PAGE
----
The life of one of the greatest British Prime Ministers - by an author who knows the scene from his years as a senior Minister in Margaret Thatcher's Cabinet.
Robert Peel (1788-1850), as much as any man in the nineteenth century, transformed Great Britain into a modern nation. He invented our police force, which became a model for the world. He steered through the Bill which allowed Catholics to sit in Parliament. He reorganised the criminal justice system. Above all he tackled poverty by repealing the Corn Laws. Thanks to Peel the most powerful trading nation chose free trade and opened the door for our globalised world of today.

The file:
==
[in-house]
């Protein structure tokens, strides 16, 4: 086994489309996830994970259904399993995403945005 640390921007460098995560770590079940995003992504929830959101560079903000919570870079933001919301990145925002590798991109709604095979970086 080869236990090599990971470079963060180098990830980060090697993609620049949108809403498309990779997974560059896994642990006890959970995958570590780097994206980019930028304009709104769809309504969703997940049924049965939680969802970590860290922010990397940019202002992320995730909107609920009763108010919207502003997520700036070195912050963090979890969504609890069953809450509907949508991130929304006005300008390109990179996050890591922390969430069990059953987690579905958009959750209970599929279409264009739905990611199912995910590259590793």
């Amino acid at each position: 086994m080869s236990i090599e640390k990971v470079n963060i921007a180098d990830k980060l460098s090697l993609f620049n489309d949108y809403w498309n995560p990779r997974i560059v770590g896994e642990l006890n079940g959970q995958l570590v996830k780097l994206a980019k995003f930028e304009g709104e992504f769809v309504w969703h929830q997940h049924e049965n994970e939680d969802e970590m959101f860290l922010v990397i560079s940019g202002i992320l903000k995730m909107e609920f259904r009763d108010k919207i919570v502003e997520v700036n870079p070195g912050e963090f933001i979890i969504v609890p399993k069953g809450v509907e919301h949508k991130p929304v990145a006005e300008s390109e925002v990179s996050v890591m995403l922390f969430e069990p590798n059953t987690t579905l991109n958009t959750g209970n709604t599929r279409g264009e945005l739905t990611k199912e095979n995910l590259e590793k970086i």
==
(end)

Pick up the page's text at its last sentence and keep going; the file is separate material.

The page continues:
Peel was not all politics. He built two great houses, filled them with famous pictures and was devoted to a beautiful wife. Many followers never forgave him for splitting his Party. But when in 1850 he was carried home after a fall from his horse crowds gathered outside, mainly of working people, to read the medical bulletins. When he died a few days later, factories closed, flags flew at half-mast and thousands contributed small sums to memorials in his honour. He was the man who provided cheap bread and sacrificed his career for the welfare of ordinary people.